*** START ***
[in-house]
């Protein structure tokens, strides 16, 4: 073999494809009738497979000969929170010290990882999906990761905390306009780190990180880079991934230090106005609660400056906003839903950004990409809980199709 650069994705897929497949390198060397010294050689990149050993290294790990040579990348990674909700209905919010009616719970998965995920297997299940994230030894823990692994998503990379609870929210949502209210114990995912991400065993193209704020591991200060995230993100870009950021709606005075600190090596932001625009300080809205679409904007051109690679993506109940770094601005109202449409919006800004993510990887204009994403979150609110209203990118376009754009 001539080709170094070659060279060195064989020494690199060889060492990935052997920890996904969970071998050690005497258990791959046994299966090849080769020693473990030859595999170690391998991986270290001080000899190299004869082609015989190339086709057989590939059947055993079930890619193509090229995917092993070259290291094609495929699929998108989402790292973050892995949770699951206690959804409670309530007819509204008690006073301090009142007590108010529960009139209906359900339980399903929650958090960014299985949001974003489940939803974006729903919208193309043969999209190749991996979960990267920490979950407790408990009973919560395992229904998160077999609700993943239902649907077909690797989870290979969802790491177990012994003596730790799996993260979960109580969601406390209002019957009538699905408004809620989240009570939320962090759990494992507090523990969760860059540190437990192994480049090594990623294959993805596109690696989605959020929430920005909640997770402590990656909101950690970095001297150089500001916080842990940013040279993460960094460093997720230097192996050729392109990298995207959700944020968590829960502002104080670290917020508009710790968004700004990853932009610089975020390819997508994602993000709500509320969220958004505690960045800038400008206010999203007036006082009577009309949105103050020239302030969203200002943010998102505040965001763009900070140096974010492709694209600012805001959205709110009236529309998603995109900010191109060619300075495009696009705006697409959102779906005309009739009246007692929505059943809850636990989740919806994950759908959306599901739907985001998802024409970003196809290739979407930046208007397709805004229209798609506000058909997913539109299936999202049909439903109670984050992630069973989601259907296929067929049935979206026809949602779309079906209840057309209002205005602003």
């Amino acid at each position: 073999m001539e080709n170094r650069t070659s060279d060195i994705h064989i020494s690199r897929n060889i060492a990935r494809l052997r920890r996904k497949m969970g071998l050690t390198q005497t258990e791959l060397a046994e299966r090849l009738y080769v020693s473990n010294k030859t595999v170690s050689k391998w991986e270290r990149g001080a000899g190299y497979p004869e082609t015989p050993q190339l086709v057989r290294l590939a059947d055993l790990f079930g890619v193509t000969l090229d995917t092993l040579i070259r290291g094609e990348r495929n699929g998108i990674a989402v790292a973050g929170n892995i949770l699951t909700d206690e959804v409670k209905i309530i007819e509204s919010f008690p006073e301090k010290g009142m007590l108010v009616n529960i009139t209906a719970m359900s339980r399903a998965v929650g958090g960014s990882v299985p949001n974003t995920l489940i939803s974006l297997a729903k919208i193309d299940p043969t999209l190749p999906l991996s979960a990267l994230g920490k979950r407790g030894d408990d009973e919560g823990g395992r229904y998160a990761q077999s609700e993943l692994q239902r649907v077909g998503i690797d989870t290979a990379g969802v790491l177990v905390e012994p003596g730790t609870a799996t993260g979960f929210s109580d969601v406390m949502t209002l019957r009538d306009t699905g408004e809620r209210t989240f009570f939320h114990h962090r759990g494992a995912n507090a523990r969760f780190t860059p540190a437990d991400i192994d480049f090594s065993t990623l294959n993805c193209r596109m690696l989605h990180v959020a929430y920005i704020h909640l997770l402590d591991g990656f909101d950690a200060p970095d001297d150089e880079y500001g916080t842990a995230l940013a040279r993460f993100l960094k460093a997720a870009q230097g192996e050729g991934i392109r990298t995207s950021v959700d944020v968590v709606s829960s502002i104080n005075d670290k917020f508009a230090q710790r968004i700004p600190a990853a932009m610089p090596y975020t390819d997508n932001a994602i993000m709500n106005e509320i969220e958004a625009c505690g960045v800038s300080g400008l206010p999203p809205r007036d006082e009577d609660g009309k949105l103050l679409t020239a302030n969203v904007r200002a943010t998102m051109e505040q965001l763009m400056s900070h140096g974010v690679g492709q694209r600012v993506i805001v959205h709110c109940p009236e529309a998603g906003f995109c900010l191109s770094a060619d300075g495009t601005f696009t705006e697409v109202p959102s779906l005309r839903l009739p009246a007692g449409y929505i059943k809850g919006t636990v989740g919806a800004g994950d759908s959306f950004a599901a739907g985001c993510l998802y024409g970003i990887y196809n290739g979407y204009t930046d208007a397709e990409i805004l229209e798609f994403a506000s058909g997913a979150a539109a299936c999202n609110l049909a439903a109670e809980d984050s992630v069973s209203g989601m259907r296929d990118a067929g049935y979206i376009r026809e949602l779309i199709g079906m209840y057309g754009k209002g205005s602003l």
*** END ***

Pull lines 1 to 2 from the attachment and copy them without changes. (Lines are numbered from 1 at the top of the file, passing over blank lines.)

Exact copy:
[in-house]
């Protein structure tokens, strides 16, 4: 073999494809009738497979000969929170010290990882999906990761905390306009780190990180880079991934230090106005609660400056906003839903950004990409809980199709 650069994705897929497949390198060397010294050689990149050993290294790990040579990348990674909700209905919010009616719970998965995920297997299940994230030894823990692994998503990379609870929210949502209210114990995912991400065993193209704020591991200060995230993100870009950021709606005075600190090596932001625009300080809205679409904007051109690679993506109940770094601005109202449409919006800004993510990887204009994403979150609110209203990118376009754009 001539080709170094070659060279060195064989020494690199060889060492990935052997920890996904969970071998050690005497258990791959046994299966090849080769020693473990030859595999170690391998991986270290001080000899190299004869082609015989190339086709057989590939059947055993079930890619193509090229995917092993070259290291094609495929699929998108989402790292973050892995949770699951206690959804409670309530007819509204008690006073301090009142007590108010529960009139209906359900339980399903929650958090960014299985949001974003489940939803974006729903919208193309043969999209190749991996979960990267920490979950407790408990009973919560395992229904998160077999609700993943239902649907077909690797989870290979969802790491177990012994003596730790799996993260979960109580969601406390209002019957009538699905408004809620989240009570939320962090759990494992507090523990969760860059540190437990192994480049090594990623294959993805596109690696989605959020929430920005909640997770402590990656909101950690970095001297150089500001916080842990940013040279993460960094460093997720230097192996050729392109990298995207959700944020968590829960502002104080670290917020508009710790968004700004990853932009610089975020390819997508994602993000709500509320969220958004505690960045800038400008206010999203007036006082009577009309949105103050020239302030969203200002943010998102505040965001763009900070140096974010492709694209600012805001959205709110009236529309998603995109900010191109060619300075495009696009705006697409959102779906005309009739009246007692929505059943809850636990989740919806994950759908959306599901739907985001998802024409970003196809290739979407930046208007397709805004229209798609506000058909997913539109299936999202049909439903109670984050992630069973989601259907296929067929049935979206026809949602779309079906209840057309209002205005602003």